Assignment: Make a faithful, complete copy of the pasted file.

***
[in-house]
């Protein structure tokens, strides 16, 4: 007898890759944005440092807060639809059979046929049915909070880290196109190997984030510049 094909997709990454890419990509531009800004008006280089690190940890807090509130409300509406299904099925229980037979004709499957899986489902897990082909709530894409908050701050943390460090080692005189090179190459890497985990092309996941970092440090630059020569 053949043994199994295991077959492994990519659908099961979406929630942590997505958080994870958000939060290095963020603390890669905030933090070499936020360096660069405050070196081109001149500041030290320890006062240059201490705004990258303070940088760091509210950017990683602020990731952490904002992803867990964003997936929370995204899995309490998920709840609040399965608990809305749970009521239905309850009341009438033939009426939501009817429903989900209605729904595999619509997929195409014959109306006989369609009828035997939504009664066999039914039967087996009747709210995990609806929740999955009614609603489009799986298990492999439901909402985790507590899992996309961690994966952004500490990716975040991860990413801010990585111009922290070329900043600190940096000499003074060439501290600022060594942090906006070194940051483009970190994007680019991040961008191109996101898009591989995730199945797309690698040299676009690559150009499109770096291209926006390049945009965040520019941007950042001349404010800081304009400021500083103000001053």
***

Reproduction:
[in-house]
């Protein structure tokens, strides 16, 4: 007898890759944005440092807060639809059979046929049915909070880290196109190997984030510049 094909997709990454890419990509531009800004008006280089690190940890807090509130409300509406299904099925229980037979004709499957899986489902897990082909709530894409908050701050943390460090080692005189090179190459890497985990092309996941970092440090630059020569 053949043994199994295991077959492994990519659908099961979406929630942590997505958080994870958000939060290095963020603390890669905030933090070499936020360096660069405050070196081109001149500041030290320890006062240059201490705004990258303070940088760091509210950017990683602020990731952490904002992803867990964003997936929370995204899995309490998920709840609040399965608990809305749970009521239905309850009341009438033939009426939501009817429903989900209605729904595999619509997929195409014959109306006989369609009828035997939504009664066999039914039967087996009747709210995990609806929740999955009614609603489009799986298990492999439901909402985790507590899992996309961690994966952004500490990716975040991860990413801010990585111009922290070329900043600190940096000499003074060439501290600022060594942090906006070194940051483009970190994007680019991040961008191109996101898009591989995730199945797309690698040299676009690559150009499109770096291209926006390049945009965040520019941007950042001349404010800081304009400021500083103000001053």